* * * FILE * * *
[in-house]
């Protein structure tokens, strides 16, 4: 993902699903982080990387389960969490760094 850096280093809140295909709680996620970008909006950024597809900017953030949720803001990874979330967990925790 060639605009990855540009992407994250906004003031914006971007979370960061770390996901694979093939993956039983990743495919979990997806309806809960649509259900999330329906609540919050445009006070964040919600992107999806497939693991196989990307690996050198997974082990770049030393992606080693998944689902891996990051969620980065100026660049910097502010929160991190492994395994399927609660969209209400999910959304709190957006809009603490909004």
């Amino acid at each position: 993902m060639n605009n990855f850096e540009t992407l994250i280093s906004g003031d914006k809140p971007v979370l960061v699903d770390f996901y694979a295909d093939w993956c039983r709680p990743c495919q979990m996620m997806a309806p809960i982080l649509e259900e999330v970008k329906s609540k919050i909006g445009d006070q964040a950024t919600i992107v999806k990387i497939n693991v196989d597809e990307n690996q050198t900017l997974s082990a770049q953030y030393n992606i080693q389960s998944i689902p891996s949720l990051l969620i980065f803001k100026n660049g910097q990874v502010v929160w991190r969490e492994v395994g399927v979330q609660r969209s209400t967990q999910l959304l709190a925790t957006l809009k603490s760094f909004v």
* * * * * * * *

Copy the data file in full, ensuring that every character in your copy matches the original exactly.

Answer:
[in-house]
């Protein structure tokens, strides 16, 4: 993902699903982080990387389960969490760094 850096280093809140295909709680996620970008909006950024597809900017953030949720803001990874979330967990925790 060639605009990855540009992407994250906004003031914006971007979370960061770390996901694979093939993956039983990743495919979990997806309806809960649509259900999330329906609540919050445009006070964040919600992107999806497939693991196989990307690996050198997974082990770049030393992606080693998944689902891996990051969620980065100026660049910097502010929160991190492994395994399927609660969209209400999910959304709190957006809009603490909004």
């Amino acid at each position: 993902m060639n605009n990855f850096e540009t992407l994250i280093s906004g003031d914006k809140p971007v979370l960061v699903d770390f996901y694979a295909d093939w993956c039983r709680p990743c495919q979990m996620m997806a309806p809960i982080l649509e259900e999330v970008k329906s609540k919050i909006g445009d006070q964040a950024t919600i992107v999806k990387i497939n693991v196989d597809e990307n690996q050198t900017l997974s082990a770049q953030y030393n992606i080693q389960s998944i689902p891996s949720l990051l969620i980065f803001k100026n660049g910097q990874v502010v929160w991190r969490e492994v395994g399927v979330q609660r969209s209400t967990q999910l959304l709190a925790t957006l809009k603490s760094f909004v």